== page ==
The Weekly Newsletter of MIT Linguistics

Phonology circle - Edward Flemming, Adam Albright (10/1); Filipe Kobayashi (10/3)

This week we will have two meeting of Phonology Circle: Monday (10/1) and Wednesday (10/3). The meeting on Wednesday in the usual time slot (5pm-6:30pm) and location (8th floor seminar room). The meeting on Monday will be held at 12:30pm-2pm in the 4th floor seminar room. Details are below.

Monday meeting – two poster presentations:
Poster 1: Edward Flemming. Title: Systemic markedness in sibilant inventories (click here for abstract)
Poster 2: Adam Albright. Title: English vowel reduction is conditioned by duration, not stress (click here for abstract)
Date/Time: Monday, October 1, 12:30-2pm
Location: 32-D461 (4th floor seminar room)

Wednesday meeting – discussion of a paper:
Leader of discussion: Filipe Hisao de Salles Kobayashi (MIT)
Title: Hayes and Wilson’s (2008) A Maximum Entropy Model of Phonotactics and Phonotactic Learning
Date/Time: Wednesday, October 3, 5:00-6:30pm
Location: 32-D831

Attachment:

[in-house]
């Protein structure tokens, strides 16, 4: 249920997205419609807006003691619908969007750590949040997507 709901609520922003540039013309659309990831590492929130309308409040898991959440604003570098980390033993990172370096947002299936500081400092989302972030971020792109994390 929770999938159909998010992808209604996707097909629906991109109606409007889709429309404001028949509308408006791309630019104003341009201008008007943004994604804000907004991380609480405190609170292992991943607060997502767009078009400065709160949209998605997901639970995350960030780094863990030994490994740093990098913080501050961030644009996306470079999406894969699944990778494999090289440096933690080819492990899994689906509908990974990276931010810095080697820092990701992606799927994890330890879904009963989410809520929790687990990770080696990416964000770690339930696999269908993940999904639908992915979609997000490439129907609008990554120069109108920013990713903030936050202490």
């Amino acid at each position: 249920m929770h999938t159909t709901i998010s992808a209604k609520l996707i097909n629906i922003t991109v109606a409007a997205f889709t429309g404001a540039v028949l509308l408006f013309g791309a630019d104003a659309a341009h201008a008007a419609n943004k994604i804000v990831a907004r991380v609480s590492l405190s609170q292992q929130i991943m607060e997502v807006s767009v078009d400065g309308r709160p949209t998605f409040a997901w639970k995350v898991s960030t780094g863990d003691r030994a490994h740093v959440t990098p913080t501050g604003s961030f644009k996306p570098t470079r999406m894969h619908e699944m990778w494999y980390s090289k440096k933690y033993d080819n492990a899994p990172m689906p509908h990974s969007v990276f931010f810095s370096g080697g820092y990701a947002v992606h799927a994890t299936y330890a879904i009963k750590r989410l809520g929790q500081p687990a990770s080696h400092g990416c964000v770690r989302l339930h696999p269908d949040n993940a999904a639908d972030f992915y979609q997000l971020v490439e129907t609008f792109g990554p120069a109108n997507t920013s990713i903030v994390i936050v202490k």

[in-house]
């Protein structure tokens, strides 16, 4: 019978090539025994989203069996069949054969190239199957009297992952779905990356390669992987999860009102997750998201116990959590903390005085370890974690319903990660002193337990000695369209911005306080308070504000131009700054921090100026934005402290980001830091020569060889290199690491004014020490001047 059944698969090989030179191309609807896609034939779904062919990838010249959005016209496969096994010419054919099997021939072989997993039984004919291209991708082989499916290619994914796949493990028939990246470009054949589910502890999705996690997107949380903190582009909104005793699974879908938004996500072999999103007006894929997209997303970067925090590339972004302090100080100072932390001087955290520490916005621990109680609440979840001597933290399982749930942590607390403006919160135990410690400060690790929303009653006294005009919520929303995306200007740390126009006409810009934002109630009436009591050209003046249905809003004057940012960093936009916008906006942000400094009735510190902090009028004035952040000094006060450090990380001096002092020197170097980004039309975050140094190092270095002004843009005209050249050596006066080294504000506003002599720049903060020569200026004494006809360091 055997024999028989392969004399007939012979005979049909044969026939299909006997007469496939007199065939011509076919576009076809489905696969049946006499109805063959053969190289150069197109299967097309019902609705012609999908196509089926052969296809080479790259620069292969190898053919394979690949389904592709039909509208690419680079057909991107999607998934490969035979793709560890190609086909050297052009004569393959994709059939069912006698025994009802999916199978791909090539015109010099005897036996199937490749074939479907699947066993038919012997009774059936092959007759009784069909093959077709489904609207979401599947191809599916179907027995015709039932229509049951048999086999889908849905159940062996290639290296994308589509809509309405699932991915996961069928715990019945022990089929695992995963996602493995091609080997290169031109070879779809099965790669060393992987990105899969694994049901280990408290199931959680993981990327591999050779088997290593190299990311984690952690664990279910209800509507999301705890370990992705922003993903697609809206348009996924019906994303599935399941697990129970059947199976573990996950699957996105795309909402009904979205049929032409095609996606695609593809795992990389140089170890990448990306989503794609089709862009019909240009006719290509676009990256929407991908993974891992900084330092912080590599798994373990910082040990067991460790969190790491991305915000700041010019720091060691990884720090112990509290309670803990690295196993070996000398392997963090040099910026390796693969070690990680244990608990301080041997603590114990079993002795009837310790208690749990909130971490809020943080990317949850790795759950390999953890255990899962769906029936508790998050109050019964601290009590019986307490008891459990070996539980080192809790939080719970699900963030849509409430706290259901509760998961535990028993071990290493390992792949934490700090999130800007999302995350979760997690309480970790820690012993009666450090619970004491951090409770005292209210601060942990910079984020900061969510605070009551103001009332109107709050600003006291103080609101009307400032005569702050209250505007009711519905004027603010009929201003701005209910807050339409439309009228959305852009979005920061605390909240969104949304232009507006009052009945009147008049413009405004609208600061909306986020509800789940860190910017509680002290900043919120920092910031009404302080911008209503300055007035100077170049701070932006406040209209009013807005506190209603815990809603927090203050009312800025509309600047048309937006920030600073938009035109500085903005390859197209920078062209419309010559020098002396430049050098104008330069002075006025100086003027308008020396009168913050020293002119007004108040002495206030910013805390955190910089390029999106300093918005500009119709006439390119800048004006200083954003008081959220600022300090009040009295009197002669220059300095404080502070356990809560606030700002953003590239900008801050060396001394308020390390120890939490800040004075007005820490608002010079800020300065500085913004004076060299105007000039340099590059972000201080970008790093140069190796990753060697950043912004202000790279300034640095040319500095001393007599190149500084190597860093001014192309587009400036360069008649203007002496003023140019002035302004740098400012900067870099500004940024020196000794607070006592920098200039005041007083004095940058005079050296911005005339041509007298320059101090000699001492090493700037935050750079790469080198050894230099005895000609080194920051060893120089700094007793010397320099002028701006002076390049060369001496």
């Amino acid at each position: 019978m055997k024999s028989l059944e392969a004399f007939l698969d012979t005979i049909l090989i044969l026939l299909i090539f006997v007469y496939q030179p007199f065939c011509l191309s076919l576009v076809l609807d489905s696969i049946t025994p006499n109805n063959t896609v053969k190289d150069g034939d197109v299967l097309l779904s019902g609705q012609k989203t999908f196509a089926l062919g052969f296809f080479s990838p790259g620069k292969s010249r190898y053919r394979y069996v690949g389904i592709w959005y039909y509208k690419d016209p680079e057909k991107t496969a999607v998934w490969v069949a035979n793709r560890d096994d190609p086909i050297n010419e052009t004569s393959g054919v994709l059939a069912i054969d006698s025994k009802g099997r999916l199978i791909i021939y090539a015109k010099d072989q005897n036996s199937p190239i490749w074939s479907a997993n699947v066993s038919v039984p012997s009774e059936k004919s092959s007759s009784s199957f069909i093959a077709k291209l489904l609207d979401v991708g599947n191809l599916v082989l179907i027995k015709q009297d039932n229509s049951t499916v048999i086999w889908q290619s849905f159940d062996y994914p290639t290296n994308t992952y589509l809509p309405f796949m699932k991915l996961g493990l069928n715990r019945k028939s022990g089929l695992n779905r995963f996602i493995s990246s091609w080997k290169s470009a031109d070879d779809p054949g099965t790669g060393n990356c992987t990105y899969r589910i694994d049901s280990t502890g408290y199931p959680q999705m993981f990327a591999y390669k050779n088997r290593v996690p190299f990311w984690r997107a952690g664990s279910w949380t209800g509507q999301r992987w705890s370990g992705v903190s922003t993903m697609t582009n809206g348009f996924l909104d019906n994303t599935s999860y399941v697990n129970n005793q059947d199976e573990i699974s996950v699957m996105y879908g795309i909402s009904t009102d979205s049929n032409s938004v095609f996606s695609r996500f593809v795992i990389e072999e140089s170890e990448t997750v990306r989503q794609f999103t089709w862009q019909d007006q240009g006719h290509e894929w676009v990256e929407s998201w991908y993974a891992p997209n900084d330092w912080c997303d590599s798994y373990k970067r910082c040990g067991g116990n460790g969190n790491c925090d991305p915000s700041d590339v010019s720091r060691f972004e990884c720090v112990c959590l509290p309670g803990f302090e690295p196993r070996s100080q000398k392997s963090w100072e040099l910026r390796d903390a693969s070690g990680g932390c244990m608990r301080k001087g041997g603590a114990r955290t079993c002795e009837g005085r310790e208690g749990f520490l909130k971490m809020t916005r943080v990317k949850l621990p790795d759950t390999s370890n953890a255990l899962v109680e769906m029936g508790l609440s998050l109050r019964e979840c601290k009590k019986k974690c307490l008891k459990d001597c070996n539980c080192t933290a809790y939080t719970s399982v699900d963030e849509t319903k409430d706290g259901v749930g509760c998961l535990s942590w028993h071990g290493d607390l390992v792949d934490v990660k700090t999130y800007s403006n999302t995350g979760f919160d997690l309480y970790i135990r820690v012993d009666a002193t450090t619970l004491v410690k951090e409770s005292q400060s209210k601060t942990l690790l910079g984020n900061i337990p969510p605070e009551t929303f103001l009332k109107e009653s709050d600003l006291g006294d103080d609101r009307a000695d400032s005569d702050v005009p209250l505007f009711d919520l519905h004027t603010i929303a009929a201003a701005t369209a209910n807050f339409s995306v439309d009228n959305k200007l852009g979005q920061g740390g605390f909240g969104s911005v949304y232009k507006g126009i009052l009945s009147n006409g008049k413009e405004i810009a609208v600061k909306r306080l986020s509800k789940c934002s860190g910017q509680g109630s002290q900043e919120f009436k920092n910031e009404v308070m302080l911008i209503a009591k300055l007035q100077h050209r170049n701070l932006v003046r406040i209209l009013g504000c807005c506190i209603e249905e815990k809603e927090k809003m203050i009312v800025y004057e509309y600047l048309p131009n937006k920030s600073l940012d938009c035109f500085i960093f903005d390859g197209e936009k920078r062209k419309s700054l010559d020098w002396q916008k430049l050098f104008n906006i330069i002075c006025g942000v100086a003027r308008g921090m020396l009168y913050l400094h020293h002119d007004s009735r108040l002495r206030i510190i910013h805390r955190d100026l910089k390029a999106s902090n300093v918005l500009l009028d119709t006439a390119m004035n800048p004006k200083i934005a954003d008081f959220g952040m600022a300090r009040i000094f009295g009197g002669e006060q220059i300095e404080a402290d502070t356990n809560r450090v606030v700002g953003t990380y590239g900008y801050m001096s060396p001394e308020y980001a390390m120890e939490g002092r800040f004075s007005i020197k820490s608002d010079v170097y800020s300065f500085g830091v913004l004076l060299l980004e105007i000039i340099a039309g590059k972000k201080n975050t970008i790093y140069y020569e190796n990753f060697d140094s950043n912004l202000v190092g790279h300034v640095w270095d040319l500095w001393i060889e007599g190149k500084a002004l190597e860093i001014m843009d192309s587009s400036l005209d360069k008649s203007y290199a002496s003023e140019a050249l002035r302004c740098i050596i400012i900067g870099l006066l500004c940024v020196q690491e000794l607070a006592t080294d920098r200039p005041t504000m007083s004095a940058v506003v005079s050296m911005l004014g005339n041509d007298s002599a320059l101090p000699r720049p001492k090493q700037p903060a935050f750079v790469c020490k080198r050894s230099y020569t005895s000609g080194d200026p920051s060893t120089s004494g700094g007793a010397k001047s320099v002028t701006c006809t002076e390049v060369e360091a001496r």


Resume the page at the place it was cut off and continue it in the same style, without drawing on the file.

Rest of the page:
The study of phonotactics is a central topic in phonology. We propose a theory of phonotactic grammars and a learning algorithm that constructs such grammars from positive evidence. Our grammars consist of constraints that are assigned numerical weights according to the principle of maximum entropy. The grammars assess possible words on the basis of the weighted sum of their constraint violations. The learning algorithm yields grammars that can capture both categorical and gradient phonotactic patterns. The algorithm is not provided with constraints in advance, but uses its own resources to form constraints and weight them. A baseline model, in which Universal Grammar is reduced to a feature set and an SPE-style constraint format, suffices to learn many phonotactic phenomena. In order for the model to learn nonlocal phenomena such as stress and vowel harmony, it must be augmented with autosegmental tiers and metrical grids. Our results thus offer novel, learning-theoretic support for such representations. We apply the model in a variety of learning simulations, showing that the learned grammars capture the distributional generalizations of these languages and accurately predict the findings of a phonotactic experiment.